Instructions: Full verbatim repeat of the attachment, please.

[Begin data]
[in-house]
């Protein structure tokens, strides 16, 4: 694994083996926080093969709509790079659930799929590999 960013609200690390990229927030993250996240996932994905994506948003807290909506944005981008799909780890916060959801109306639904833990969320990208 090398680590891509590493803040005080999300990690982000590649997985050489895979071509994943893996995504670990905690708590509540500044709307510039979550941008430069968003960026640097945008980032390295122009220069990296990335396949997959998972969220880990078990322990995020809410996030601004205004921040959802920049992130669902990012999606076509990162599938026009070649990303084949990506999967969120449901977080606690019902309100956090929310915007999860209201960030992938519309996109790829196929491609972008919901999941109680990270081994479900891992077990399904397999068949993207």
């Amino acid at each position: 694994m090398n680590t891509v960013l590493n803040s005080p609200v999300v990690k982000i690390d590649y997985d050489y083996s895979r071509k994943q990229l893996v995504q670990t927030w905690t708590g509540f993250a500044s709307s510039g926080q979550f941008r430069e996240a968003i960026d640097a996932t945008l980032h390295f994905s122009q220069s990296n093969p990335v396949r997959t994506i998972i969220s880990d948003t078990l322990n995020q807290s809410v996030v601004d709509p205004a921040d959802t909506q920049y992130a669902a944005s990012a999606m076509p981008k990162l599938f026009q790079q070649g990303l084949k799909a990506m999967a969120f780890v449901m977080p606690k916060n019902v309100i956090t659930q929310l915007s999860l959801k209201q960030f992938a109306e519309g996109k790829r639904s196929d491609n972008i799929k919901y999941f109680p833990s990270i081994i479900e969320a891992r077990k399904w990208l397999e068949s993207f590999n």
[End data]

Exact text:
[in-house]
């Protein structure tokens, strides 16, 4: 694994083996926080093969709509790079659930799929590999 960013609200690390990229927030993250996240996932994905994506948003807290909506944005981008799909780890916060959801109306639904833990969320990208 090398680590891509590493803040005080999300990690982000590649997985050489895979071509994943893996995504670990905690708590509540500044709307510039979550941008430069968003960026640097945008980032390295122009220069990296990335396949997959998972969220880990078990322990995020809410996030601004205004921040959802920049992130669902990012999606076509990162599938026009070649990303084949990506999967969120449901977080606690019902309100956090929310915007999860209201960030992938519309996109790829196929491609972008919901999941109680990270081994479900891992077990399904397999068949993207």
């Amino acid at each position: 694994m090398n680590t891509v960013l590493n803040s005080p609200v999300v990690k982000i690390d590649y997985d050489y083996s895979r071509k994943q990229l893996v995504q670990t927030w905690t708590g509540f993250a500044s709307s510039g926080q979550f941008r430069e996240a968003i960026d640097a996932t945008l980032h390295f994905s122009q220069s990296n093969p990335v396949r997959t994506i998972i969220s880990d948003t078990l322990n995020q807290s809410v996030v601004d709509p205004a921040d959802t909506q920049y992130a669902a944005s990012a999606m076509p981008k990162l599938f026009q790079q070649g990303l084949k799909a990506m999967a969120f780890v449901m977080p606690k916060n019902v309100i956090t659930q929310l915007s999860l959801k209201q960030f992938a109306e519309g996109k790829r639904s196929d491609n972008i799929k919901y999941f109680p833990s990270i081994i479900e969320a891992r077990k399904w990208l397999e068949s993207f590999n």